If both the receiver and transmitter specs indicate a functional frequency range encompassing the frequency you want, then yes, changing the crystals, and a bit of retuning oscillator capacitors and inductors, will permit the unit to operate on the new frequency. Your biggest hurdle, aside from access to a proper communications service monitor, will be acquiring the crystals: I believe there's only one or two manufactures of radio crystals left between Europe and Asia (there's one in the US), and everything now is build (grown?) to order, with a couple of months lead time and at significant cost. You might be better off scouring the internet for a used crystal based radio set using the same crystal form factor in the frequency range you need.

And FWIW, I would hardly call Samson "top level units at the time"; in the 80's Micron, Sennheiser, Sony, Vega, and to a lesser extent Swintek, were the best technology going , used by Broadway, West End, broadcasters throughout the world, and major touring SR companies/bands. By the late 80's, Shure was making their presence known in the RF space.

Yes I understand that getting the crystals is going to be an issue, though this is a long term project and doesn't need to be done straight away as I don't need to use it.
For doing some simple frequency checks I have some other UK Licence Exempt VHF systems which aren't fixed frequency that I can (A Trantec S3500 and AKG WMS60) and some other fixed frequency receivers (2 x Trantec S2000 and a Beyerdynamic (Trantec) S350.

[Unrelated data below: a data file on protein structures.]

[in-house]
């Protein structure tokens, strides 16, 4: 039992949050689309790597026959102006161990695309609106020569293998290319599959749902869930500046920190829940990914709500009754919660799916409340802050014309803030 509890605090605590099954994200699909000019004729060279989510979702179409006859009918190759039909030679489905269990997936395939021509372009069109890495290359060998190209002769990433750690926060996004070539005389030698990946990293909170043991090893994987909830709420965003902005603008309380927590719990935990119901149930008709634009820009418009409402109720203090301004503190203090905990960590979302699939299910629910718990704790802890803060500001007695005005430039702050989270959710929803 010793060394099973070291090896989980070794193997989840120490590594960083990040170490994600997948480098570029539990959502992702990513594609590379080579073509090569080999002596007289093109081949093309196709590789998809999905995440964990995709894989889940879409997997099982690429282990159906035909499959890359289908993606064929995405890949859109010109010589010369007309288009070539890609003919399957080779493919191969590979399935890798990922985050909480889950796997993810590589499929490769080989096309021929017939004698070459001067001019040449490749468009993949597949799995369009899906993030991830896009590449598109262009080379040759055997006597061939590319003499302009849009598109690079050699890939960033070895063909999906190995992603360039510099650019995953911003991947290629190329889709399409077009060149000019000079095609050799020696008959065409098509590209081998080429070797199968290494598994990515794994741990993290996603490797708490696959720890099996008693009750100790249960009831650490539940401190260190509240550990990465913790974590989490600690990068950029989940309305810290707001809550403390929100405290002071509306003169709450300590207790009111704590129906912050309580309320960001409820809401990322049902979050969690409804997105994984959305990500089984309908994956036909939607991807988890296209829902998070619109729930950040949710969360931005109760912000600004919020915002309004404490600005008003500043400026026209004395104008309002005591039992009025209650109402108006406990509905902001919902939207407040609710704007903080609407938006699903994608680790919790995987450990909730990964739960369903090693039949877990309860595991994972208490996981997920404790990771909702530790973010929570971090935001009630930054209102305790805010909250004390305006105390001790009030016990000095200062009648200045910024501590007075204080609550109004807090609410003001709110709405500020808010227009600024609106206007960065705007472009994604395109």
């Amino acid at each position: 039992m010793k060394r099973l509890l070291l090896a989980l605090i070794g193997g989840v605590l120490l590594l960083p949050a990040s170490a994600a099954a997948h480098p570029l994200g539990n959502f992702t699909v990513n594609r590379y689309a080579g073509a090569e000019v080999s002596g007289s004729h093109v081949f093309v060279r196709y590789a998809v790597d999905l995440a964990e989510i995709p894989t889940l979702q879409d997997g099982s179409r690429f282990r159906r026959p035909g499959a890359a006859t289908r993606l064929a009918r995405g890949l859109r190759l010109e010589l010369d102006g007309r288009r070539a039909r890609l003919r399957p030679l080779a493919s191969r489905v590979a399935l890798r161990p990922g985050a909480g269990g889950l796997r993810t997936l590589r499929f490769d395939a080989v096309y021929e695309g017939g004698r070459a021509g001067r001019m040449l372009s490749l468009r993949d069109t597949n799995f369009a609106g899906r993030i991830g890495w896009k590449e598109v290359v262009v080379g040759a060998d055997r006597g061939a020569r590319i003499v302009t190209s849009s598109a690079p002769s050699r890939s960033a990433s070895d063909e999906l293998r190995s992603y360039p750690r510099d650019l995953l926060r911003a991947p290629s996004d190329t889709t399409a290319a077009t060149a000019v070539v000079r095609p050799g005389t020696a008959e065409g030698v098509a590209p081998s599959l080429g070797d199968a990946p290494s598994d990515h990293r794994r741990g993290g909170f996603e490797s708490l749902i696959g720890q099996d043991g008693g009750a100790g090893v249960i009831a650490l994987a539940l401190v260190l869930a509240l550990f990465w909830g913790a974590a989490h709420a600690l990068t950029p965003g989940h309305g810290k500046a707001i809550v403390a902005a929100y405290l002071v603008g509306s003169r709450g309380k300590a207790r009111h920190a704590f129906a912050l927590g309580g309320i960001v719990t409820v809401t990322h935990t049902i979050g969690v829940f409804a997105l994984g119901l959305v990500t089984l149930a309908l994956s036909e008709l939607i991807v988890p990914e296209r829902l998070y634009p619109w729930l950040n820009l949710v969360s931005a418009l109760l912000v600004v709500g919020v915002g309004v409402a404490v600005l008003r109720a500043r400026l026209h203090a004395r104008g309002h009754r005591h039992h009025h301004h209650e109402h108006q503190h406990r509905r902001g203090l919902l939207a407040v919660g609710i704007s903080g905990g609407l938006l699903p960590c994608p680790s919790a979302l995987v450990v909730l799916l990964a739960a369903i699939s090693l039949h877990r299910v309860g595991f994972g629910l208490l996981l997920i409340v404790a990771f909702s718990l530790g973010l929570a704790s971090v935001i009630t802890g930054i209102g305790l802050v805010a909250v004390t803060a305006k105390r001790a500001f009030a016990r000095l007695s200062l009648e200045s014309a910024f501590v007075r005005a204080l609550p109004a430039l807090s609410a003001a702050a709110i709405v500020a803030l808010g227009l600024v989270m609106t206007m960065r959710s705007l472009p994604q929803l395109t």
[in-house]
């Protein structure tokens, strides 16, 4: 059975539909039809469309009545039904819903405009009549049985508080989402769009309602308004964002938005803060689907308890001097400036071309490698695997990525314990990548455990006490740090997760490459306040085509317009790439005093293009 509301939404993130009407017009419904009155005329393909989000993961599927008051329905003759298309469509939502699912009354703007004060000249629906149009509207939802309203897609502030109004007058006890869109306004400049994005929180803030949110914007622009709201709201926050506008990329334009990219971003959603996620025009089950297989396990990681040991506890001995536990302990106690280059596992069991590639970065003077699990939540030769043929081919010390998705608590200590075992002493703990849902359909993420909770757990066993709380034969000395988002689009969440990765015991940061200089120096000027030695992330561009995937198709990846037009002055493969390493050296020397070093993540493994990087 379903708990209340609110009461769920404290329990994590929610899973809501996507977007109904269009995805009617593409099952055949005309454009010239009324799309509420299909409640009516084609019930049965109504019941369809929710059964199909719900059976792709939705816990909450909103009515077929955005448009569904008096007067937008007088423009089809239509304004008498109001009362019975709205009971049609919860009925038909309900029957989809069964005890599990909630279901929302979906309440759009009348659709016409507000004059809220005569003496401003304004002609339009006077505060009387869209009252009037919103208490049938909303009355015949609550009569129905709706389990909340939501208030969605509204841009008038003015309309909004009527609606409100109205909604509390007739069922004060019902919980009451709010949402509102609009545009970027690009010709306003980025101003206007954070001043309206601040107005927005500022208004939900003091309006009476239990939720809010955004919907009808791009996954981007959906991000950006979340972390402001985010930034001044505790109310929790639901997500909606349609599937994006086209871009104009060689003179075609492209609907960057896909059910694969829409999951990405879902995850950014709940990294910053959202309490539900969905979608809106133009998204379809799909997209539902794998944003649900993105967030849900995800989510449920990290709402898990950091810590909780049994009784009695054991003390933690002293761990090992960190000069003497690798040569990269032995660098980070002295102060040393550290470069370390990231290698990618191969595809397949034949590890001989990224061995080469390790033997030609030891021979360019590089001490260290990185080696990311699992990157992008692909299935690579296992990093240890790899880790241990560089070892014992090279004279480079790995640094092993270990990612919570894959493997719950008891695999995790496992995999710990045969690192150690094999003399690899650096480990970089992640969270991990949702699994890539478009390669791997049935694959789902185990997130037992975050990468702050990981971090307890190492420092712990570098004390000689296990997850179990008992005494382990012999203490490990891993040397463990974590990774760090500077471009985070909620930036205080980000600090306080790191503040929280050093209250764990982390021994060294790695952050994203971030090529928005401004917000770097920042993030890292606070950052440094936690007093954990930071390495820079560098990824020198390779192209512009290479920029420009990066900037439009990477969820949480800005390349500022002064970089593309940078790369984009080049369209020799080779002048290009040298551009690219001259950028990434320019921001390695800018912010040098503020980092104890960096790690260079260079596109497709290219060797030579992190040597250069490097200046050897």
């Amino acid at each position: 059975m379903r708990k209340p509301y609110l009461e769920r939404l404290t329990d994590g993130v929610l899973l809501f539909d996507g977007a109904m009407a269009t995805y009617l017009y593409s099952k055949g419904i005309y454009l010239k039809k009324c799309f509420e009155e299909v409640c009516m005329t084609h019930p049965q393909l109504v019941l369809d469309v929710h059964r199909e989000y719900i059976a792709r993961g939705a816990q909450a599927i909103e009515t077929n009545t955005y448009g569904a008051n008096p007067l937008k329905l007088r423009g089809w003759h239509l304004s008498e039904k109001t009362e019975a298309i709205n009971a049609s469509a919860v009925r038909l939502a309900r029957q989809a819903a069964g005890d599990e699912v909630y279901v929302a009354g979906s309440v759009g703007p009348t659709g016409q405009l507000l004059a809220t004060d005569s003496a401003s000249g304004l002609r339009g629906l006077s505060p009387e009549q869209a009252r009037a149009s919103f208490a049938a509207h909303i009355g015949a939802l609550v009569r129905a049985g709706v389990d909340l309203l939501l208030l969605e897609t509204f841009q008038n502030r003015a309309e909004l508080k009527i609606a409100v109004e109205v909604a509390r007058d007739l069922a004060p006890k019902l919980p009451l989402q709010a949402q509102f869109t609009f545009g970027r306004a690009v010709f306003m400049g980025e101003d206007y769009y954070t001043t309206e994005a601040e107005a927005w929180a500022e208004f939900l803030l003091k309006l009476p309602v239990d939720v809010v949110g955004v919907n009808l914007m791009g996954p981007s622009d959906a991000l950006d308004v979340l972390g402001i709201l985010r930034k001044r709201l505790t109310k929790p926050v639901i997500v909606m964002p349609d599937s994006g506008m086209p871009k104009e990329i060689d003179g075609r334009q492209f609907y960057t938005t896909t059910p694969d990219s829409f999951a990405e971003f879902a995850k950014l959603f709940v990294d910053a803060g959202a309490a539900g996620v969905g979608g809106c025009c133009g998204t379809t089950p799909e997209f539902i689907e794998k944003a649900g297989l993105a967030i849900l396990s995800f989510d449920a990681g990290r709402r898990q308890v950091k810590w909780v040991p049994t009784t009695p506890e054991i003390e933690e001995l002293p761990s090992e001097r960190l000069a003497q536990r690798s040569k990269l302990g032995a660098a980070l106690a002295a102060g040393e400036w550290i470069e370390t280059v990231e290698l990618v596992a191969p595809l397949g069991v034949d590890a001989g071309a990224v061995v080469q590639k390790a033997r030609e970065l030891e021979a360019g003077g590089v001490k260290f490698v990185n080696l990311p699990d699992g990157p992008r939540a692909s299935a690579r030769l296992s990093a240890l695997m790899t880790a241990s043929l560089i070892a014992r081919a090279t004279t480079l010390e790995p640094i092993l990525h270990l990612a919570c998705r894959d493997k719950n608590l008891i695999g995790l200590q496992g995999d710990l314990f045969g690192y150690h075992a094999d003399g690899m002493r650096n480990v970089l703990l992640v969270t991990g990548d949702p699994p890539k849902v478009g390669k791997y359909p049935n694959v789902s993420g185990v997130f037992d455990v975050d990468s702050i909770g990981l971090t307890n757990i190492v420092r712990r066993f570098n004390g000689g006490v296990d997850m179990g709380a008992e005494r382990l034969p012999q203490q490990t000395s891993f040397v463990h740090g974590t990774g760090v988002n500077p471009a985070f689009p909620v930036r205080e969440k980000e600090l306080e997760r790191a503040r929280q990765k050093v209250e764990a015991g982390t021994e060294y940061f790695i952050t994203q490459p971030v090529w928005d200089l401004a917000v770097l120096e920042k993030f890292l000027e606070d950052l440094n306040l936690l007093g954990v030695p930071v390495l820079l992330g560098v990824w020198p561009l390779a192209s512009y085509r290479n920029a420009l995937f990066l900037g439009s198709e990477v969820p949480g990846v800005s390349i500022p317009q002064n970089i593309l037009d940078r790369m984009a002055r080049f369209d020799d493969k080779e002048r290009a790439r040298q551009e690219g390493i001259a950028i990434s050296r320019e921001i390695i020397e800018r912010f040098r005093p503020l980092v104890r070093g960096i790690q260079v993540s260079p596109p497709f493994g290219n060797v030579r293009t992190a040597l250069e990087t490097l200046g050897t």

Interestingly where my gran lived there is one of the few crystal manufacturers IQD station road Crewkerne.

As for the quality level, well Duran Duran, Depeche Mode, Meatloaf, Pet Shop Boys, Phil Collins and many others used Samson wireless kit back in the day, seemingly both the VHF and UHF units, though naturally the are not in the higher end market anymore in the same vein as Nady. Notably these were made in Japan (and France?) and newer models were still being sold by Maxon. It certinaly feels like good quality given the Mic body is solid brass and it does have the SM58 head.

Here is Phil Collins using what I would guess is the same or similar system as I acquired, https://www.youtube.com/watch?v=36XZ9L0XUd0

And this is what I brought https://www.ebay.co.uk/itm/Samson-CR-2X-Concert-TD-Series-6-Channel-Receiver-With-CH-2-SM58-Wireless-Mic/373297707249 the seller must have been using it illegally for a while, something I would not entertain.
Luckily my other recent vintage wireless purchase that was purchased blind, A 1980's TOA WM230, transmits on 175.0Mhz so it perfectly legal despite it's age, and you can't sniff at it's supposed 30hr battery life! Do need to get the proper reciever though.
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Re: Changing frequency of a fixed frequency wireless microphone
« Reply #2 on: March 25, 2021, 07:02:08 pm »